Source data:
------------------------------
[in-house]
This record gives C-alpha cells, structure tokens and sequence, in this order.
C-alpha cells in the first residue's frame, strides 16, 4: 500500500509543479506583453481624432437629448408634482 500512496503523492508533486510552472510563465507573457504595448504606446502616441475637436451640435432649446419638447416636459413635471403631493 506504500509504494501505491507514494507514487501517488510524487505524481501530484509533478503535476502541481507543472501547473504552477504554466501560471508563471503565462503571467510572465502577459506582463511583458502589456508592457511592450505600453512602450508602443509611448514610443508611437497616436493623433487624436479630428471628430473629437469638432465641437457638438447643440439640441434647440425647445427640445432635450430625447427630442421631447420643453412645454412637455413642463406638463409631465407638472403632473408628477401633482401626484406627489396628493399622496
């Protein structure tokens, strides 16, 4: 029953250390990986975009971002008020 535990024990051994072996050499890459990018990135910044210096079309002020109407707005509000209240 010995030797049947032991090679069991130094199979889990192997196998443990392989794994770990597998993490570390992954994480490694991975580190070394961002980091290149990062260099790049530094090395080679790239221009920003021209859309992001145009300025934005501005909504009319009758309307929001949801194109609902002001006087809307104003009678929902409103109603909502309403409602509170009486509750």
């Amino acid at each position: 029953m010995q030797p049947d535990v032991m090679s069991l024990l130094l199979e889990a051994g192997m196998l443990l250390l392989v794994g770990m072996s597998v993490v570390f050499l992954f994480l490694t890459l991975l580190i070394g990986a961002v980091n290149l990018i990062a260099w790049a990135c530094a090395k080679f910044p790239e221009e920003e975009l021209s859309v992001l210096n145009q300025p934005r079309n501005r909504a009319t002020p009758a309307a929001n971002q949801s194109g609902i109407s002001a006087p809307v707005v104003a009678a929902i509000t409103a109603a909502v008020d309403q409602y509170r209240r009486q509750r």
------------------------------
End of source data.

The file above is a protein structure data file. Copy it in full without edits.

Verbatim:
[in-house]
This record gives C-alpha cells, structure tokens and sequence, in this order.
C-alpha cells in the first residue's frame, strides 16, 4: 500500500509543479506583453481624432437629448408634482 500512496503523492508533486510552472510563465507573457504595448504606446502616441475637436451640435432649446419638447416636459413635471403631493 506504500509504494501505491507514494507514487501517488510524487505524481501530484509533478503535476502541481507543472501547473504552477504554466501560471508563471503565462503571467510572465502577459506582463511583458502589456508592457511592450505600453512602450508602443509611448514610443508611437497616436493623433487624436479630428471628430473629437469638432465641437457638438447643440439640441434647440425647445427640445432635450430625447427630442421631447420643453412645454412637455413642463406638463409631465407638472403632473408628477401633482401626484406627489396628493399622496
């Protein structure tokens, strides 16, 4: 029953250390990986975009971002008020 535990024990051994072996050499890459990018990135910044210096079309002020109407707005509000209240 010995030797049947032991090679069991130094199979889990192997196998443990392989794994770990597998993490570390992954994480490694991975580190070394961002980091290149990062260099790049530094090395080679790239221009920003021209859309992001145009300025934005501005909504009319009758309307929001949801194109609902002001006087809307104003009678929902409103109603909502309403409602509170009486509750």
């Amino acid at each position: 029953m010995q030797p049947d535990v032991m090679s069991l024990l130094l199979e889990a051994g192997m196998l443990l250390l392989v794994g770990m072996s597998v993490v570390f050499l992954f994480l490694t890459l991975l580190i070394g990986a961002v980091n290149l990018i990062a260099w790049a990135c530094a090395k080679f910044p790239e221009e920003e975009l021209s859309v992001l210096n145009q300025p934005r079309n501005r909504a009319t002020p009758a309307a929001n971002q949801s194109g609902i109407s002001a006087p809307v707005v104003a009678a929902i509000t409103a109603a909502v008020d309403q409602y509170r209240r009486q509750r």